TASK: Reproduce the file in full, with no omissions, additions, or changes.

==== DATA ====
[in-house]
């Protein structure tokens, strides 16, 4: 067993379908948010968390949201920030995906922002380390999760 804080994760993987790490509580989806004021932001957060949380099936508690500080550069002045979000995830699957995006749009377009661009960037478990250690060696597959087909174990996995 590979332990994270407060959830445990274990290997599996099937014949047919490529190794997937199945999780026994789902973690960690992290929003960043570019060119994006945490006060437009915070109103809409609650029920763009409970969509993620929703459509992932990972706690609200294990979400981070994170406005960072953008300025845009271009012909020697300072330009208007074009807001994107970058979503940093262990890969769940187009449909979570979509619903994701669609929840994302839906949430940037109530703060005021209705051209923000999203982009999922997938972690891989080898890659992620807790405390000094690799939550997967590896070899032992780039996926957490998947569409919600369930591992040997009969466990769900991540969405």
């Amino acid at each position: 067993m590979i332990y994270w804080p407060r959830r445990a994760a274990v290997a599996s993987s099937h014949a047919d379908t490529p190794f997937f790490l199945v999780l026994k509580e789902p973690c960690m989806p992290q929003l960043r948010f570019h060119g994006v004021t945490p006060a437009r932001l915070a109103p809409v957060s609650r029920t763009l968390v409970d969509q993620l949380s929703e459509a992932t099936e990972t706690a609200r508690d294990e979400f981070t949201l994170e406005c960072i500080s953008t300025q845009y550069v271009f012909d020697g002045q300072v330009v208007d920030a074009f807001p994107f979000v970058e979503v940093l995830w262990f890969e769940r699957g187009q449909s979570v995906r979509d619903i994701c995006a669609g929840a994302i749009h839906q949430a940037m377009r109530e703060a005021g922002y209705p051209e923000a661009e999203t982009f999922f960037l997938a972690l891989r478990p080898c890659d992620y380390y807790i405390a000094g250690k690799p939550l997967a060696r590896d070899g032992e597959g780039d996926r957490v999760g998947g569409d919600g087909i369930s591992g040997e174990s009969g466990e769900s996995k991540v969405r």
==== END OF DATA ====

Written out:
[in-house]
């Protein structure tokens, strides 16, 4: 067993379908948010968390949201920030995906922002380390999760 804080994760993987790490509580989806004021932001957060949380099936508690500080550069002045979000995830699957995006749009377009661009960037478990250690060696597959087909174990996995 590979332990994270407060959830445990274990290997599996099937014949047919490529190794997937199945999780026994789902973690960690992290929003960043570019060119994006945490006060437009915070109103809409609650029920763009409970969509993620929703459509992932990972706690609200294990979400981070994170406005960072953008300025845009271009012909020697300072330009208007074009807001994107970058979503940093262990890969769940187009449909979570979509619903994701669609929840994302839906949430940037109530703060005021209705051209923000999203982009999922997938972690891989080898890659992620807790405390000094690799939550997967590896070899032992780039996926957490998947569409919600369930591992040997009969466990769900991540969405």
């Amino acid at each position: 067993m590979i332990y994270w804080p407060r959830r445990a994760a274990v290997a599996s993987s099937h014949a047919d379908t490529p190794f997937f790490l199945v999780l026994k509580e789902p973690c960690m989806p992290q929003l960043r948010f570019h060119g994006v004021t945490p006060a437009r932001l915070a109103p809409v957060s609650r029920t763009l968390v409970d969509q993620l949380s929703e459509a992932t099936e990972t706690a609200r508690d294990e979400f981070t949201l994170e406005c960072i500080s953008t300025q845009y550069v271009f012909d020697g002045q300072v330009v208007d920030a074009f807001p994107f979000v970058e979503v940093l995830w262990f890969e769940r699957g187009q449909s979570v995906r979509d619903i994701c995006a669609g929840a994302i749009h839906q949430a940037m377009r109530e703060a005021g922002y209705p051209e923000a661009e999203t982009f999922f960037l997938a972690l891989r478990p080898c890659d992620y380390y807790i405390a000094g250690k690799p939550l997967a060696r590896d070899g032992e597959g780039d996926r957490v999760g998947g569409d919600g087909i369930s591992g040997e174990s009969g466990e769900s996995k991540v969405r």